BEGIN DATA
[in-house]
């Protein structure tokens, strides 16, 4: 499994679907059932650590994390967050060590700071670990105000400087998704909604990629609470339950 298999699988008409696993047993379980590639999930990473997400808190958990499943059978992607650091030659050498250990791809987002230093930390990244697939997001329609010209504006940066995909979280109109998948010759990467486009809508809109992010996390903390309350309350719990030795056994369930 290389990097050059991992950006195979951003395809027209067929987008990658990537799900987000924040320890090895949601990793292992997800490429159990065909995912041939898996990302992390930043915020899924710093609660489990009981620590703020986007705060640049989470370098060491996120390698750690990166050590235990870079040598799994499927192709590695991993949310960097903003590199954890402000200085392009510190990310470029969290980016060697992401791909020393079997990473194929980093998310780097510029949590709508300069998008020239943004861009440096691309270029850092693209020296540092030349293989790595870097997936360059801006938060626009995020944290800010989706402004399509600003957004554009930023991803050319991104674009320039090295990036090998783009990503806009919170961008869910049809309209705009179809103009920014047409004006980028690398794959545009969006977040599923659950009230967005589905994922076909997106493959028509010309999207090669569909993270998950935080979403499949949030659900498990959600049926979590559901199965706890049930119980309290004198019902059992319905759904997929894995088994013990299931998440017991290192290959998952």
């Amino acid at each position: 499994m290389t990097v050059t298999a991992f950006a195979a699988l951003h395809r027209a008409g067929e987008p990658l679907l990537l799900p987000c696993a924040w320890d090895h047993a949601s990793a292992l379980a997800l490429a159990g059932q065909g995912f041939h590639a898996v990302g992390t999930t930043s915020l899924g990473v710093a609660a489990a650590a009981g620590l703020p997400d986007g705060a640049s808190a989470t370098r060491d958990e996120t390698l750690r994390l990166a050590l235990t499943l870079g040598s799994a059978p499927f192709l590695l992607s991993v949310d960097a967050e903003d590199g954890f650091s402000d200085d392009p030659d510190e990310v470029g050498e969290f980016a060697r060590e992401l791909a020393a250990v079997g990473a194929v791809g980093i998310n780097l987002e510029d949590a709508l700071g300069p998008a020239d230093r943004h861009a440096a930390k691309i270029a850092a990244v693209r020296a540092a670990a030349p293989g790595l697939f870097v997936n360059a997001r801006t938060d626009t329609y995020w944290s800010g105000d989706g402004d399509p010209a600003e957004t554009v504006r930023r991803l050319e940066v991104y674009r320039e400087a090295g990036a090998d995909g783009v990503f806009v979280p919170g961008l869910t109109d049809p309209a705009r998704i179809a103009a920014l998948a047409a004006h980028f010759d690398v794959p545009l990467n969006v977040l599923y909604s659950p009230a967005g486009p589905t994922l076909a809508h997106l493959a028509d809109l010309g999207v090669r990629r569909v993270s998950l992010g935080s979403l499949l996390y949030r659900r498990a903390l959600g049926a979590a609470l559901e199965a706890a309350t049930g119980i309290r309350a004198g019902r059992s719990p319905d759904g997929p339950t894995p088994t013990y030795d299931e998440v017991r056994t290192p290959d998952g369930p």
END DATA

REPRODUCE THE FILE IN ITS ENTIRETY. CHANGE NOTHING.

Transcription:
[in-house]
């Protein structure tokens, strides 16, 4: 499994679907059932650590994390967050060590700071670990105000400087998704909604990629609470339950 298999699988008409696993047993379980590639999930990473997400808190958990499943059978992607650091030659050498250990791809987002230093930390990244697939997001329609010209504006940066995909979280109109998948010759990467486009809508809109992010996390903390309350309350719990030795056994369930 290389990097050059991992950006195979951003395809027209067929987008990658990537799900987000924040320890090895949601990793292992997800490429159990065909995912041939898996990302992390930043915020899924710093609660489990009981620590703020986007705060640049989470370098060491996120390698750690990166050590235990870079040598799994499927192709590695991993949310960097903003590199954890402000200085392009510190990310470029969290980016060697992401791909020393079997990473194929980093998310780097510029949590709508300069998008020239943004861009440096691309270029850092693209020296540092030349293989790595870097997936360059801006938060626009995020944290800010989706402004399509600003957004554009930023991803050319991104674009320039090295990036090998783009990503806009919170961008869910049809309209705009179809103009920014047409004006980028690398794959545009969006977040599923659950009230967005589905994922076909997106493959028509010309999207090669569909993270998950935080979403499949949030659900498990959600049926979590559901199965706890049930119980309290004198019902059992319905759904997929894995088994013990299931998440017991290192290959998952």
């Amino acid at each position: 499994m290389t990097v050059t298999a991992f950006a195979a699988l951003h395809r027209a008409g067929e987008p990658l679907l990537l799900p987000c696993a924040w320890d090895h047993a949601s990793a292992l379980a997800l490429a159990g059932q065909g995912f041939h590639a898996v990302g992390t999930t930043s915020l899924g990473v710093a609660a489990a650590a009981g620590l703020p997400d986007g705060a640049s808190a989470t370098r060491d958990e996120t390698l750690r994390l990166a050590l235990t499943l870079g040598s799994a059978p499927f192709l590695l992607s991993v949310d960097a967050e903003d590199g954890f650091s402000d200085d392009p030659d510190e990310v470029g050498e969290f980016a060697r060590e992401l791909a020393a250990v079997g990473a194929v791809g980093i998310n780097l987002e510029d949590a709508l700071g300069p998008a020239d230093r943004h861009a440096a930390k691309i270029a850092a990244v693209r020296a540092a670990a030349p293989g790595l697939f870097v997936n360059a997001r801006t938060d626009t329609y995020w944290s800010g105000d989706g402004d399509p010209a600003e957004t554009v504006r930023r991803l050319e940066v991104y674009r320039e400087a090295g990036a090998d995909g783009v990503f806009v979280p919170g961008l869910t109109d049809p309209a705009r998704i179809a103009a920014l998948a047409a004006h980028f010759d690398v794959p545009l990467n969006v977040l599923y909604s659950p009230a967005g486009p589905t994922l076909a809508h997106l493959a028509d809109l010309g999207v090669r990629r569909v993270s998950l992010g935080s979403l499949l996390y949030r659900r498990a903390l959600g049926a979590a609470l559901e199965a706890a309350t049930g119980i309290r309350a004198g019902r059992s719990p319905d759904g997929p339950t894995p088994t013990y030795d299931e998440v017991r056994t290192p290959d998952g369930p």